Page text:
Chaos to zen

It happened organically, one of the epiphanies of my life, an alchemy perhaps, and a shift in perspective I hope becomes a movement in messy, under-used or avoided kitchens.  My daughter said she would make dinner, and proceeded to tune me out. She set up her BeoPlay speaker, turned on some easy listening music, efficiently moved item by item off the island and returned it to its home, put dishes into the dishwasher, wiped the island clean, and effectively made the place prepped and ready.

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She pulled out the wooden cutting board, opened the fridge drawer, found some cheese and salami; put some on the board, and hummed quietly to herself and she snacked away, studiously ignoring me. Her mountain of architecture assignments set aside, the muted cacaphony of conversation alerts ignored, she fully immersed herself in the moment, the food, and followed an effective ritual.  She made more than a delicious, free-style meal that day. More profoundly, she modeled what I can only call a zen kitchen, on a weeknight after a long day of lectures and commuting, in the season of high-stress as a student. She was calm, the kitchen was calm, (as long as I wasn’t in it!), she cleaned up as she went, wiped the counter when she was done, and we sat down to a colourful, delicious meal and ate stress-free and happy. It was an epiphany for me.

Picture me in the same scenario - frantically looking at my watch, distractedly rehearsing all I had yet to do, taking a swipe at part of the island, grabbing a pot, turning the burner on, yanking open the fridge door, rummaging around, and yelling at the kids to set the table. My behaviour was not one I could ever honestly call a ritual.  My meal prep was distracted panic, half-hearted preparation and perhaps talent, but not calm, and certainly not zen. I‘m sure my panic pushed everyone else’s buttons and set us up for stress at the table.

Fast forward to one of my now-favourite TED Talks, “What really matters at the end of life” by BJ Miller where he talks about perspective – “that kind of alchemy we humans get to play with, turning anguish into a flower.” He goes on to describe a little ritual that helps with this shift in perspective where he works at the Zen Hospice Project. As I watched his TED Talk over again, admiring a little ritual that shifts perspective in such a moving and profound way, I better understand the gift my daughter gave me. Her actions which I recognize as a possible ritual, shift my perspective that rather than meal prep being drudgery, it becomes a zen moment of releasing the day, feeling gratitude, and shifting into giving love through preparing food.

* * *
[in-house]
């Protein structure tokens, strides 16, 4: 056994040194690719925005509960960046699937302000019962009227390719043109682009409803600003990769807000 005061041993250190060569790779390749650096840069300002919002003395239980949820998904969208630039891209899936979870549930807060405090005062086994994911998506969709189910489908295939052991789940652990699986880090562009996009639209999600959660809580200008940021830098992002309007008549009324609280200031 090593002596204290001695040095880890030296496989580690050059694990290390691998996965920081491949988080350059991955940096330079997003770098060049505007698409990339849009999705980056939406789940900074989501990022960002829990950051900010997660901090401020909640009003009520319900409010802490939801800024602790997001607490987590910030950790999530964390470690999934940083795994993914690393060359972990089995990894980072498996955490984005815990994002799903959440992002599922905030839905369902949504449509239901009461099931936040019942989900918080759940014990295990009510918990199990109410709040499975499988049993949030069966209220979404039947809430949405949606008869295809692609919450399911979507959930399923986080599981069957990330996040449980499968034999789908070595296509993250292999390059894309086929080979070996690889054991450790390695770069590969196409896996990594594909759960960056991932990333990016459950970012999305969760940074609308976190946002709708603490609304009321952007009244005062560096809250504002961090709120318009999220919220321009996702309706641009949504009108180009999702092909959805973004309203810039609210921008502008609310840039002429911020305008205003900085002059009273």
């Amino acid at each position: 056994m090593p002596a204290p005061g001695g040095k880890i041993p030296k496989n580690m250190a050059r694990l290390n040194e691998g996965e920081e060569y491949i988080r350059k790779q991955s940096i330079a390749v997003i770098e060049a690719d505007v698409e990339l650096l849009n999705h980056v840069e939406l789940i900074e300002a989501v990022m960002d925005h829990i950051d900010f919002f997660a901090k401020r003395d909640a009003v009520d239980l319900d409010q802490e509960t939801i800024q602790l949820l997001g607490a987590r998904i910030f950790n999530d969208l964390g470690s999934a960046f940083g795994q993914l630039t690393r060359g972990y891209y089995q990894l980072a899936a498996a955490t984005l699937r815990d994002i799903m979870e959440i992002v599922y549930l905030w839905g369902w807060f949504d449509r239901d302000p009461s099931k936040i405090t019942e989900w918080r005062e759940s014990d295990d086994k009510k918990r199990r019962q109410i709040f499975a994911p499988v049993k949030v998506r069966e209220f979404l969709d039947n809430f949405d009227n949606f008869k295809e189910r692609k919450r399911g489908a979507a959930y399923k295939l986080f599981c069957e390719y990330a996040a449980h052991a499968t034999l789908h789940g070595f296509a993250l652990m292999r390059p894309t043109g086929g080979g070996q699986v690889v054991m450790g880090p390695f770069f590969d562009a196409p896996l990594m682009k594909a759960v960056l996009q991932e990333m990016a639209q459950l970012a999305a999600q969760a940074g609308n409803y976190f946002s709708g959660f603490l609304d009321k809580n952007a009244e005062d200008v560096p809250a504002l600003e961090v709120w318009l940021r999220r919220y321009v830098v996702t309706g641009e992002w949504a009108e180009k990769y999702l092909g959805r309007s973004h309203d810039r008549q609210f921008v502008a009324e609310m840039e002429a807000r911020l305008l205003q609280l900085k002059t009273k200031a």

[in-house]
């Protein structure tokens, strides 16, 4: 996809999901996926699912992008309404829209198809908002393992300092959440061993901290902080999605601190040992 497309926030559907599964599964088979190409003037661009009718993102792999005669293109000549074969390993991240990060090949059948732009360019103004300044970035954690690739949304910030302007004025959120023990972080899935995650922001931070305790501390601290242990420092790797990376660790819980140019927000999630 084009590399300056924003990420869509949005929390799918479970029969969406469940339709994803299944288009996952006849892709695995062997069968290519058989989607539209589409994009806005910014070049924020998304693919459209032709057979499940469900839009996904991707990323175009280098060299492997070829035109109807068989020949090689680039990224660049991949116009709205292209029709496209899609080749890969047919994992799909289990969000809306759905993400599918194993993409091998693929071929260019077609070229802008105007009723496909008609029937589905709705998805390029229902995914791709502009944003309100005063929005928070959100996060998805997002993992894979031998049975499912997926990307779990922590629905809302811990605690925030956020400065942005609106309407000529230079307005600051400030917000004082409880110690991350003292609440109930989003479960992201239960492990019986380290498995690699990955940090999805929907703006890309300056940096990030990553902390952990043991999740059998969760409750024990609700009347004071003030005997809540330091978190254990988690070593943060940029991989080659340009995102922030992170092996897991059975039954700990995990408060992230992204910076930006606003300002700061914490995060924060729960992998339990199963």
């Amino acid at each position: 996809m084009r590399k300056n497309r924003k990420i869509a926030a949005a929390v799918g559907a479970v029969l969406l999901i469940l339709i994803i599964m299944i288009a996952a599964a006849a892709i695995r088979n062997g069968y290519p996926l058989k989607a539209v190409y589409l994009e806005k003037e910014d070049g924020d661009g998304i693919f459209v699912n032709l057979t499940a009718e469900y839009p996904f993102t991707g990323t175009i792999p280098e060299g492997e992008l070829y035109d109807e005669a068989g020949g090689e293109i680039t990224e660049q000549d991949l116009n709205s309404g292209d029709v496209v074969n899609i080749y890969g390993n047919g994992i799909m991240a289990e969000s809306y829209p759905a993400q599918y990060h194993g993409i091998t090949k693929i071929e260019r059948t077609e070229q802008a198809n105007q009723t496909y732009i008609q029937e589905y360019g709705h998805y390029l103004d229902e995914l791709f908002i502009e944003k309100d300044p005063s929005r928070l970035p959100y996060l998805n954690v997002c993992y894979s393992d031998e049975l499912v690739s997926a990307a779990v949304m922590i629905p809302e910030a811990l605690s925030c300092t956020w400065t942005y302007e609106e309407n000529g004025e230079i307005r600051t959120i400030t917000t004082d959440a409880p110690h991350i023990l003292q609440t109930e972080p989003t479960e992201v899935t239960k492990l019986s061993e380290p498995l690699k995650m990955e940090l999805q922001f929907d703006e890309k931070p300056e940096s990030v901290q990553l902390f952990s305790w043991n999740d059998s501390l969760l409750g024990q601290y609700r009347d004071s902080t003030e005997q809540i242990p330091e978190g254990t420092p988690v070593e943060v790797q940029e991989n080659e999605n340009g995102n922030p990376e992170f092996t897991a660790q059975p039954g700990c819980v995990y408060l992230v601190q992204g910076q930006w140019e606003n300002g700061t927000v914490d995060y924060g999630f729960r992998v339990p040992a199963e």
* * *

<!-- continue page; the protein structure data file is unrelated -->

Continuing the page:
On that topic, and why this became so vital to me, I will share with you one experience that stands out as one of the most painful days of my life as a parent – the evening one of my children candidly admitted that he didn’t feel I loved him. If there are ever words a parent never wants to hear.. I heard them that evening. In my stunned disbelief racing thoughts of self-justification, and compulsion to earnestly explain, I instead let my child’s feelings wash over me, touch my heart and I listened and cried. I learned about love language from Gary Chapman after that day, and I learned my child was looking for “acts of service”. I now recognize a simple homemade meal that feels welcoming and stress-free is an act of service and an expression of love. 

If I could re-do some years, perhaps those would be the years – when my children were navigating their high-school years, and yet I admit they were the years that changed me most as a person, and taught me some of the most precious lessons in my life. And why I’m writing this to you, with the hope that you can learn from my pain and avoid some yourself.